Before we jump in to our lessons about American history, I wanted to make sure my daughter had a general understanding of the geography of the USA. The United States of America would be nothing without the land. Before we study the people who live here, we need to understand where “here” is! Our introduction to U.S. geography focused on the major landforms that make up North America: the Rocky Mountains, the Appalachian Mountains, the Great Plains, the Great Lakes, the Mississippi River, and the Grand Canyon, to name a few. We learned the geography of these major American landmarks by reading the folk tales about Paul Bunyan!
About the Introductory Lesson Objective
Each lesson I suggest will include a lesson objective. It may be one sentence and it may be a short paragraph. These are the general ideas that the books and activities relate to. It is the main theme that I hope the lesson will convey to the activities and books read and experienced together over the course of the lesson week. When I started this with my son as a kindergartner, we used part of this objective as a copywork assignment. (This was before I realized how painful and discouraging handwriting was for him.) The end result was supposed to be a notebook of illustrations and/or sentences about the land we live in. For those who can write, this would be a fun year-long project to do!
Introduction to U.S. History (Geography) Lesson Objective: There are mountains, rivers and lakes, and other interesting landmarks in America. The land stays the same, even as the people who live here change.
A great book to discuss the changing people but the ways the land stays the same is An Oak Tree Grows by Brian Karas. In this book, over two hundred years pass, and the tree just grows older while the people and homes around it change. The Big Rock by Bruce Hiscock likewise follows a certain place over many years, this time thousands of years, following the rock’s life cycle. Not all children will be able to comprehend thousands of years of change, but some may be fascinated to consider a rock’s history of such an expanse of time.
American Geography Books
We begin by reading some great picture books. I love to read the easy-to-read Wonders of America “Ready to Read” books about the natural landforms. They have clear illustrations and few words per page to distract the young reader.
After we read about some of these U.S. landforms, we found the Mississippi River and The Grand Canyon on a map of the United States. We also found real photos of these amazing places. It makes things more real. (Some day I want to go to the Grand Canyon!)
Other books that are great for learning about the geography of America books about America the Beautiful. My favorite is America the Beautiful: Together We Stand, which shares the words of Katherine Lee Bates and is illustrated by ten different picture book illustrators, including Bryan Collier and Jon Muth.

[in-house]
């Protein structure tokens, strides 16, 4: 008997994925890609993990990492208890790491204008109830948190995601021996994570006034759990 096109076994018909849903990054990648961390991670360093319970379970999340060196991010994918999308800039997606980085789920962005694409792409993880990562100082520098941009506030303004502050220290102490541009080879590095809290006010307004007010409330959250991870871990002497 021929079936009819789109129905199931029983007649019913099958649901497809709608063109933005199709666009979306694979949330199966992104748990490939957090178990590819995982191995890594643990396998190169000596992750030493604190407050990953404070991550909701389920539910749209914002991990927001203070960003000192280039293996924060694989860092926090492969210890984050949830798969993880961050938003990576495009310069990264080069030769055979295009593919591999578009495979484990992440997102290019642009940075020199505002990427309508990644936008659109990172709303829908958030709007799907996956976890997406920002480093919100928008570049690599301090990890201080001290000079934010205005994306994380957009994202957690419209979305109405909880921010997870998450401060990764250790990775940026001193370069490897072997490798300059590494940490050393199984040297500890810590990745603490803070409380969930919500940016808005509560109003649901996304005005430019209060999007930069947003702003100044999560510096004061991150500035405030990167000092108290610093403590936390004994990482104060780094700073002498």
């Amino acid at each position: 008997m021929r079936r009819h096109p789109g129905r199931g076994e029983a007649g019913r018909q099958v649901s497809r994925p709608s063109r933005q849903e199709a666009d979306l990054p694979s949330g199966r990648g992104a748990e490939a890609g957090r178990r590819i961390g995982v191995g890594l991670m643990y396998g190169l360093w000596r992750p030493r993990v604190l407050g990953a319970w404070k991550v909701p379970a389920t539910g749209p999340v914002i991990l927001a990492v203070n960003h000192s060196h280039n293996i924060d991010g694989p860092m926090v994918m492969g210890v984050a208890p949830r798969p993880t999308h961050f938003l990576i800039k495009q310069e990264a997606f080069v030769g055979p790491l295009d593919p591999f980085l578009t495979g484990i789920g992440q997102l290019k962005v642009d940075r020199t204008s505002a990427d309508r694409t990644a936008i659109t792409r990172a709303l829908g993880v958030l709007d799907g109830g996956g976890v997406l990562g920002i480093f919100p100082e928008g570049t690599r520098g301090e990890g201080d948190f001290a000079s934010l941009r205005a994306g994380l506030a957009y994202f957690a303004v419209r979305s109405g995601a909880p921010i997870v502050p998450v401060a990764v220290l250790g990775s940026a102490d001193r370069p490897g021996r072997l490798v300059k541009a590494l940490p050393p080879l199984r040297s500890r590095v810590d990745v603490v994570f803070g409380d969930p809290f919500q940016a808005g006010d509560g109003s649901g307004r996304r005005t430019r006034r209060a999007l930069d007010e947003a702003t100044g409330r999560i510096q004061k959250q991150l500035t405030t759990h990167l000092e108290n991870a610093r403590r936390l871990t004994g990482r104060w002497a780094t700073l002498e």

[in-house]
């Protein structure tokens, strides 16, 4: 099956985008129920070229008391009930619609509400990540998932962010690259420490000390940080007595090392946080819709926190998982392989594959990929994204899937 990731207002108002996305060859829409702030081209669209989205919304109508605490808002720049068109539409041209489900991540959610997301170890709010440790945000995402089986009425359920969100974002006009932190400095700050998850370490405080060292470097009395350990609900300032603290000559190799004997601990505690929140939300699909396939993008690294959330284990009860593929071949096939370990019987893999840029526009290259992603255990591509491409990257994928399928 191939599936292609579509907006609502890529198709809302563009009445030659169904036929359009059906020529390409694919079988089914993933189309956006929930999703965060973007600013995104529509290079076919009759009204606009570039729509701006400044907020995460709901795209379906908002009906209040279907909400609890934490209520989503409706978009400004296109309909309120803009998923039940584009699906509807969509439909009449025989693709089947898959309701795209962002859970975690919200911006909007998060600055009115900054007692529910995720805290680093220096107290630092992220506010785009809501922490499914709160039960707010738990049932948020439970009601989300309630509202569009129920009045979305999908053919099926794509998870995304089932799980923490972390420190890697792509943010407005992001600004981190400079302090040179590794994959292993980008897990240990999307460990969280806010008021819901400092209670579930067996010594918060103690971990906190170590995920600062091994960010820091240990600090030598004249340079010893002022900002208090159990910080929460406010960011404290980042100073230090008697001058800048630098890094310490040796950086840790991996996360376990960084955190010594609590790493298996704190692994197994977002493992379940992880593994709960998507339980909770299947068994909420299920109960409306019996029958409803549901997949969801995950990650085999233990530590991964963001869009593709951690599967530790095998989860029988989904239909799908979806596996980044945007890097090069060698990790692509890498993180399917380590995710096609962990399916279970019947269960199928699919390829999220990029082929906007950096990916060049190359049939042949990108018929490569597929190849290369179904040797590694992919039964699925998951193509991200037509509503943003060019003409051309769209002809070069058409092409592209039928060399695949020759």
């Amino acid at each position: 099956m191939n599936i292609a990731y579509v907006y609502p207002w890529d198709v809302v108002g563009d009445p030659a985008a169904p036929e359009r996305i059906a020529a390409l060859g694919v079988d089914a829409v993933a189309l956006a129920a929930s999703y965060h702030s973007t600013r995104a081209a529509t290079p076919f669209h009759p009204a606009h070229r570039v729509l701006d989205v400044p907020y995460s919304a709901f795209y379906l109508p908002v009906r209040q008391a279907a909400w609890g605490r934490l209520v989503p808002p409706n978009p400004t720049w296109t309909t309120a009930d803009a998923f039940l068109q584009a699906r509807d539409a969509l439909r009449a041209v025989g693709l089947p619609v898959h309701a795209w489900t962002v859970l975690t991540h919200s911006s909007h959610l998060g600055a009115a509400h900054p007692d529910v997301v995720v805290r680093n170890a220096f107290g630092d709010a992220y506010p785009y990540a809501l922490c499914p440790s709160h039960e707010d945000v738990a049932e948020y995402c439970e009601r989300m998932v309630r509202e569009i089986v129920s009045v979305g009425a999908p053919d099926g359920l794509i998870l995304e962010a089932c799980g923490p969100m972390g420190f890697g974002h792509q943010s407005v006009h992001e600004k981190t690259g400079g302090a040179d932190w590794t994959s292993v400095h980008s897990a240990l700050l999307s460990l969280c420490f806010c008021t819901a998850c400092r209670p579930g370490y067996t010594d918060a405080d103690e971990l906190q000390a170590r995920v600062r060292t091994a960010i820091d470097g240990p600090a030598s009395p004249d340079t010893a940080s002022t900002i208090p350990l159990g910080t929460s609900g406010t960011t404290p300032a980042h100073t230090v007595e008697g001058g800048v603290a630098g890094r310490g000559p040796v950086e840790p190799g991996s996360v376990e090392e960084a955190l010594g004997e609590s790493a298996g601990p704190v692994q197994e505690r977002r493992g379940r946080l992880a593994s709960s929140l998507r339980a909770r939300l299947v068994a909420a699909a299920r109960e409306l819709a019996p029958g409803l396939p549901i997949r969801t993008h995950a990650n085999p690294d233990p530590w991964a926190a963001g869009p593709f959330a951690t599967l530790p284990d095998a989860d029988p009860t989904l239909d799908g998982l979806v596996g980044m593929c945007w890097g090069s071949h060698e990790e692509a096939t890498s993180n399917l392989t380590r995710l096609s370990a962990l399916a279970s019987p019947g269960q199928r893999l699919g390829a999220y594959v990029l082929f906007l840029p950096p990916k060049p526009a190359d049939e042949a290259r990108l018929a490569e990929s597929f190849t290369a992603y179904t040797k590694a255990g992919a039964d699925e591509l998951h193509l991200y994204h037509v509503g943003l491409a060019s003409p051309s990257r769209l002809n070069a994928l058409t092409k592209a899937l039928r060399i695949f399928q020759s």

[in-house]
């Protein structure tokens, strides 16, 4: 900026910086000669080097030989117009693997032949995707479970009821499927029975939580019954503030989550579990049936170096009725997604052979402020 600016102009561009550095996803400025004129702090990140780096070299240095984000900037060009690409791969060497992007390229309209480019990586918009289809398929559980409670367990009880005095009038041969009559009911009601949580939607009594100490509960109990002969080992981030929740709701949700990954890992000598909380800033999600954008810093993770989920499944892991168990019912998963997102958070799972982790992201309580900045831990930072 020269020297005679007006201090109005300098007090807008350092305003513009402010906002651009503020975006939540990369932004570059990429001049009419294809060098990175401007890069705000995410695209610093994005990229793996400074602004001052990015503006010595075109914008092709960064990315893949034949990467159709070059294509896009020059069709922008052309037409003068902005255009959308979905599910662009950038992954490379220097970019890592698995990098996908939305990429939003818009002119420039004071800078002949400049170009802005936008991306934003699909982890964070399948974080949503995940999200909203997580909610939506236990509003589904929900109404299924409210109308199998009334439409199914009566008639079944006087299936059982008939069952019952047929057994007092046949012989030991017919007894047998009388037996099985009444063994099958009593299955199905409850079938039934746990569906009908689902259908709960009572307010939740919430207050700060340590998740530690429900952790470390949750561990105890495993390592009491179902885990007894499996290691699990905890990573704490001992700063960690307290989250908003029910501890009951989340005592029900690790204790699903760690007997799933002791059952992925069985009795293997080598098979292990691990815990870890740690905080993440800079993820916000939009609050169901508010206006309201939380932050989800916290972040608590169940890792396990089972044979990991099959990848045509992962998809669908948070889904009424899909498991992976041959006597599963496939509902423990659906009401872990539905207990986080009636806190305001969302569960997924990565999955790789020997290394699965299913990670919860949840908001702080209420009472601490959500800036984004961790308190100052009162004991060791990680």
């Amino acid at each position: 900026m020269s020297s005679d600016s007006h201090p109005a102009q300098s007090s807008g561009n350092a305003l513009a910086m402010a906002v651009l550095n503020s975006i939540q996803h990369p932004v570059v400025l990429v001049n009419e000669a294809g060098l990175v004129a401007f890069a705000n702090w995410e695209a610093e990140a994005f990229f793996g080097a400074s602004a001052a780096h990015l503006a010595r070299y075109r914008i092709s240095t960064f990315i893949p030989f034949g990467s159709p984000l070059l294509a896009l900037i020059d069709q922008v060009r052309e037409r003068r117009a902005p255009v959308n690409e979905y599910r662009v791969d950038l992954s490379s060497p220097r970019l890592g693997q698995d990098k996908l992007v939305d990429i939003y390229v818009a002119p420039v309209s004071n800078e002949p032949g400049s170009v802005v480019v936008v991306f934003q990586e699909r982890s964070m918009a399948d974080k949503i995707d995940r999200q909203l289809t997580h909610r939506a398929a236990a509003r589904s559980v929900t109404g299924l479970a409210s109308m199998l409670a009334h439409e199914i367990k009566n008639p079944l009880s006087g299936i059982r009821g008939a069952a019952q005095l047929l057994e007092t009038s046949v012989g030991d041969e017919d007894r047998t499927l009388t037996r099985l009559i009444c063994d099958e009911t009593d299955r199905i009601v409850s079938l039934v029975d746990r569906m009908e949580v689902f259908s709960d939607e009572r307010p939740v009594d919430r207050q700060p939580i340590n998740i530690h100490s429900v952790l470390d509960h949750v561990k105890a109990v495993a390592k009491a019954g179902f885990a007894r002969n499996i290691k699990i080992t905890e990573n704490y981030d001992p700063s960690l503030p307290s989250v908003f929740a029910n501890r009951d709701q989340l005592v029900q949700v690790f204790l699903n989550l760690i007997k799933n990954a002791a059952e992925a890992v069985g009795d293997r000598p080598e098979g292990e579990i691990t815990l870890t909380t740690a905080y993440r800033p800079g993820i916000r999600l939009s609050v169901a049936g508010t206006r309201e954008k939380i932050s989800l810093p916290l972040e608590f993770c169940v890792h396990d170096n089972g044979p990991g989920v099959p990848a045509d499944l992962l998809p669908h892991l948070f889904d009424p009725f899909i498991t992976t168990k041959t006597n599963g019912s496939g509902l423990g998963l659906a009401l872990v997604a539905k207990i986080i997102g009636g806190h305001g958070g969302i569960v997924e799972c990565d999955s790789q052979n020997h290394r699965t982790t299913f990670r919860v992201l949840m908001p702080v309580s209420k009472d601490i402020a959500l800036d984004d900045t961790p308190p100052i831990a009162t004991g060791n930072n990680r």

The Scrambled States of America by Laurie Keller is also a lot of fun. While there is little need for young children to memorize the states and/or capitals, Scrambled States is a fun book for a gentle introduction to the fact that there are 50 different states. Kids will laugh as they find their own state and watch them all switch places!
Geography of America Activities
Paul Bunyan geography lessons were my next step for my daughter. We had so much fun as we read Paul Bunyan by Stephen Kellogg and The Bunyans by Audrey Wood. These books talk about various places in the USA but in a hilarious context.
If you are unfamiliar, the Paul Bunyan tradition is a folktale. That is, it is a story to explain some historical or natural event. Paul Bunyan is a giant who accidentally created the land forms in the USA, including the Great Lakes, the flat Great Plains, and the deep canyon in Arizona. Thus, Paul Bunyan is the one who created the U.S. landforms we’re learning about!
I like to use these to discuss where the mentioned landmarks are: “Where did Paul Bunyan drop his ax and dig the Grand Canyon? Let’d find it on a map!” We read the picture books as well as my simple version from my Paul Bunyan’s Geography.
The product I’ve created to go along with this gentle introduction to U.S. geography also includes some science extension ideas for learning how the natural features of the USA were formed, such as creating our own “rivers” in sand to demonstrate and learn about erosion.
More Hands-on U.S. Geography Ideas
Here are more hands-on ideas for a nice introduction to U.S. geography and learning about American landforms!
- Find your own place on the U.S. map.
- Put together the USA States GeoPuzzle. (There is also a U.S. History GeoPuzzle.)
- Create a paper mache USA (shows elevation!).
- Bake a 3d Salt Dough map of USA (shows elevation!).
- Learn about different U.S. landforms and make land forms out of play dough.
- Make a U.S. State map using Play Doh.
- Match the U.S. state quarters to the state on a map.
- Do a map-based state geography scavenger hunt.
- Learn with the five themes of geography for your local area.
See the 10 Days of Early American History for Elementary to find the next lesson!
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